Close this search box. to invest in expansion following £300m flotation

This is an archived article - we have removed images and other assets but have left the text unchanged for your reference has its sights on fast expansion funded by the £300m it is raising by floating on the London Stock Exchange later this month.

The fashion pureplay, founded in 2006, reported to the stockmarket this morning that it had successfully placed 600m shares at 50p each, putting the market value of the fashion pureplay at £560m at launch. Dealing is expected to start on March 14.

It plans to use £50m of the proceeds to fast-track its expansion, while it will also pay off the mortgage on its Burnley warehouse and invest in distribution. Around £240m will be used to repay existing investors.

Mahmud Kamani, joint chief executive of boohoo, said: “The placing and admission to AIM marks a significant step for boohoo as we invest in this exciting growth opportunity underpinned by the rapidly growing online retail market.

“We would like to welcome our new shareholders to the Company and look forward to continuing to develop our business providing market leading customer service for on-trend, value led fashion clothing and accessories as a publicly quoted company.”

The retailer, which has more than 2.3m active customers, sells its own-brand clothing aimed at 16 to 24-year-olds, through English and French language websites, launched in 2006 and 2013 respectively. In the 10 months to December 2013, 37% of sales were international, coming in at £34m. Over the same period, sales grew by 70% to £91.9m, from £54.1m in the same period in the previous year, while adjusted pre-tax and exceptional items profits grew by 188% to £10.1m, from £3.5m last time.

Further expansion plans will be focused both on the global and UK markets. Boohoo cites figures suggesting the global apparel market is growing at 2.8% a year, and is expected to be worth £987bn by 2017. In the UK, it says, online retail sales are forecast to take 23.5% of total fashion retail sales by 2016.

“The directors believe that boohoo’s exciting growth prospects are underpinned by forecast growth in both the domestic and international online fashion retail markets, the Company’s highly efficient sourcing model and a robust infrastructure development plan,” the company said in its stockmarket update today.

Carol Kane, joint chief executive of boohoo, said: “boohoo is a lifestyle-driven, online destination and the ‘go to’ for the latest fashion trends at affordable prices. We are confident that our competitive position and growing customer base means that we are well placed to capitalise on the fast growing online fashion retail market. Our success to date, coupled with our exciting expansion plans, makes this an ideal time to bring the company to AIM.”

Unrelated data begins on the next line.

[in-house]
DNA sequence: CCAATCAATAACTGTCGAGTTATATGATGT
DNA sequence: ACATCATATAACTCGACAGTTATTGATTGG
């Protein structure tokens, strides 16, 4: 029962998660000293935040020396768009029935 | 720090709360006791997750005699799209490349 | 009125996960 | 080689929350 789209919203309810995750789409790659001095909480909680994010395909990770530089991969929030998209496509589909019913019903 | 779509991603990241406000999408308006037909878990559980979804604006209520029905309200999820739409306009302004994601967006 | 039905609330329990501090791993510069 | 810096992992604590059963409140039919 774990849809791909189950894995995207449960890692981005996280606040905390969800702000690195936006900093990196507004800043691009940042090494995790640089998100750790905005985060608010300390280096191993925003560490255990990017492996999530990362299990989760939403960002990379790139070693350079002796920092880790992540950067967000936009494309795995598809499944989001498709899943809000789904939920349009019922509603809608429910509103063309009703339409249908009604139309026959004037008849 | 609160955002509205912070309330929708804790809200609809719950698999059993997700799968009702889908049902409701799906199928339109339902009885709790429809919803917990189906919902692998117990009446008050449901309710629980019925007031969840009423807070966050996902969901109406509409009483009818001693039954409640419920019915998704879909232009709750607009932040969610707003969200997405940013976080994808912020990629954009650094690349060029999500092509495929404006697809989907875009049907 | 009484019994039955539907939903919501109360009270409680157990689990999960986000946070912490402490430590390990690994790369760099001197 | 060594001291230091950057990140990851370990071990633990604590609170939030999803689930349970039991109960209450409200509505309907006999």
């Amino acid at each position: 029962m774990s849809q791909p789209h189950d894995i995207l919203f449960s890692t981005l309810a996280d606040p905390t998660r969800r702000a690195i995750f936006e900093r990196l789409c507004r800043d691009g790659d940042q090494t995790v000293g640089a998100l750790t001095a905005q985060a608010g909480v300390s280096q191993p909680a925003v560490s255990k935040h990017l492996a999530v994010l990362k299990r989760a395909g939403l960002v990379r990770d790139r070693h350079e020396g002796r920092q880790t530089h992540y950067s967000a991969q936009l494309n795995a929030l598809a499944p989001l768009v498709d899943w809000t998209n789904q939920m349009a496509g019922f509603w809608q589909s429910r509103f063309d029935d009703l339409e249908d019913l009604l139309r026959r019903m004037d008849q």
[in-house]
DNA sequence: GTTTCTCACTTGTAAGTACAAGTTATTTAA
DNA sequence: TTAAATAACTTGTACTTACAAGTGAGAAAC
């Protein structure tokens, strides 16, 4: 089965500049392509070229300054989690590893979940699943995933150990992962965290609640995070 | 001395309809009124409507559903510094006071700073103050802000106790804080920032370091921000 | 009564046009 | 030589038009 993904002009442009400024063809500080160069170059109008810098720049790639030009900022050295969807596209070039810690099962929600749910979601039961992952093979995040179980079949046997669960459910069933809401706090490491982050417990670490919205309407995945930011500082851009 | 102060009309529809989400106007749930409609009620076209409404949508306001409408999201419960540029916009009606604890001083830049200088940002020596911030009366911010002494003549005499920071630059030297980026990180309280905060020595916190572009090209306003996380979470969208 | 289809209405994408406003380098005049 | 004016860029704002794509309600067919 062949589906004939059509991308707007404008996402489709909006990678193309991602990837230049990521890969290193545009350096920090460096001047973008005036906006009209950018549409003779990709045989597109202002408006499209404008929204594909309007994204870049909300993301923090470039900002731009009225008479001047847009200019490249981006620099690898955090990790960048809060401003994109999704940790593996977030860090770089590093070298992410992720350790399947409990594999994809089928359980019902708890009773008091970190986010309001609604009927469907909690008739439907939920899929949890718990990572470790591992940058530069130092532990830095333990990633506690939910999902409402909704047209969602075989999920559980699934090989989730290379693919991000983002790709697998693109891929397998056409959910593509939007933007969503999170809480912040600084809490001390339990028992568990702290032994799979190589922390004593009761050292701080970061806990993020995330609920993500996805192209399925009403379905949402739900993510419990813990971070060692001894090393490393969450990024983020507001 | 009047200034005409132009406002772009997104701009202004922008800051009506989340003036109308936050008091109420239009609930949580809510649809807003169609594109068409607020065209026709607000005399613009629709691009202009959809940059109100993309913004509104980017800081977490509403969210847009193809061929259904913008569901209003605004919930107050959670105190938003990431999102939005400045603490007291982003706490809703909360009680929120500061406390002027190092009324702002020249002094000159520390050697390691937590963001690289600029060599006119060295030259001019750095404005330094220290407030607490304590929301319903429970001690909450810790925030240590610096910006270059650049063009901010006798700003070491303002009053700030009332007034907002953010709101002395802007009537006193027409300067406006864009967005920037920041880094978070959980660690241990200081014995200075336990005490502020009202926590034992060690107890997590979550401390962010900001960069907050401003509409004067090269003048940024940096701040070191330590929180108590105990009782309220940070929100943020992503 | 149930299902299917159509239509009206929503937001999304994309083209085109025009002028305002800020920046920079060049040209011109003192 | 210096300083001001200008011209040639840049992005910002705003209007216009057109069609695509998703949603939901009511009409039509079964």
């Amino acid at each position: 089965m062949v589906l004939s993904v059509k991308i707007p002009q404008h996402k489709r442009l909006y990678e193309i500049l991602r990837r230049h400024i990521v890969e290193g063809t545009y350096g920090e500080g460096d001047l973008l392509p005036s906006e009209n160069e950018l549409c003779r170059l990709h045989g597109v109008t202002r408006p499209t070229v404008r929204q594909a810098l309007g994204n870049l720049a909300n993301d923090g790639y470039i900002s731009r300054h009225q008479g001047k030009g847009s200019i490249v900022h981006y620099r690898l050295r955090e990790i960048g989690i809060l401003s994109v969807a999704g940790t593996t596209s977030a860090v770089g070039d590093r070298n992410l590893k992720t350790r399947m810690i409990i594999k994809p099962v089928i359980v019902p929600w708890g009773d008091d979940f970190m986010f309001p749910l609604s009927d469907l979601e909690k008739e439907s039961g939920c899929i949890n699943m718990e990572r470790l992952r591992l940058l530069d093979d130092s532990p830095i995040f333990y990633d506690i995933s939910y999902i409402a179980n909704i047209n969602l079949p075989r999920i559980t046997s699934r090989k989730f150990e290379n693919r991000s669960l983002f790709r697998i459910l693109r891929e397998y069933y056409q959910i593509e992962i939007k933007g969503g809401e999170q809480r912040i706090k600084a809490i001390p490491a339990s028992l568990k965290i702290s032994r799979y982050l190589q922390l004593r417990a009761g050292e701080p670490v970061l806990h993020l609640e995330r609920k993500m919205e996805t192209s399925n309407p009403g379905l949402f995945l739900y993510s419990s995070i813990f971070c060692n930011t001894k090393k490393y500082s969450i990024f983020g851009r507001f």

The online fashion retailer follows onto the stockmarket. The appliances company has seen its value soar since launch, hitting £1.6bn shortly after the float. Both will soon be followed by multichannel retailer Pets at Home, expected to float for £1.2bn.

But some commentators have speculated that this series of retail flotations are part a dotcom bubble, which could in turn burst just as the dotcom bubble of the late 1990s/early 2000s did.

Our view: Burned in the dotcom bubble of the early 2000s, when huge valuations were put on never-profitable internet businesses, investors have been cautious in their approach to online retail ever since. Pureplays have been cautious about what appetite there might be from investors as well. Until recently only Ocado and Asos, among pureplays, were listed in the UK.

As to why, the assumption has been that pureplays might struggle to turn a profit. Ocado has yet to make a full-year pre-tax profit. Even with multichannel retailers, many investors have taken the view that online retail was often conducted at a loss, in order to protect and amplify market share. Tesco’s recent news that it made a profit of £127m on its online grocery service in its latest financial year challenges that assumption.

In this context, investors appear to see the flotations of and as opportunities to get into the elevator of online commerce at the bottom floor, in the hope that they’ll move up swiftly. We’ll wait to see how that unfolds over the longer-term with interest.

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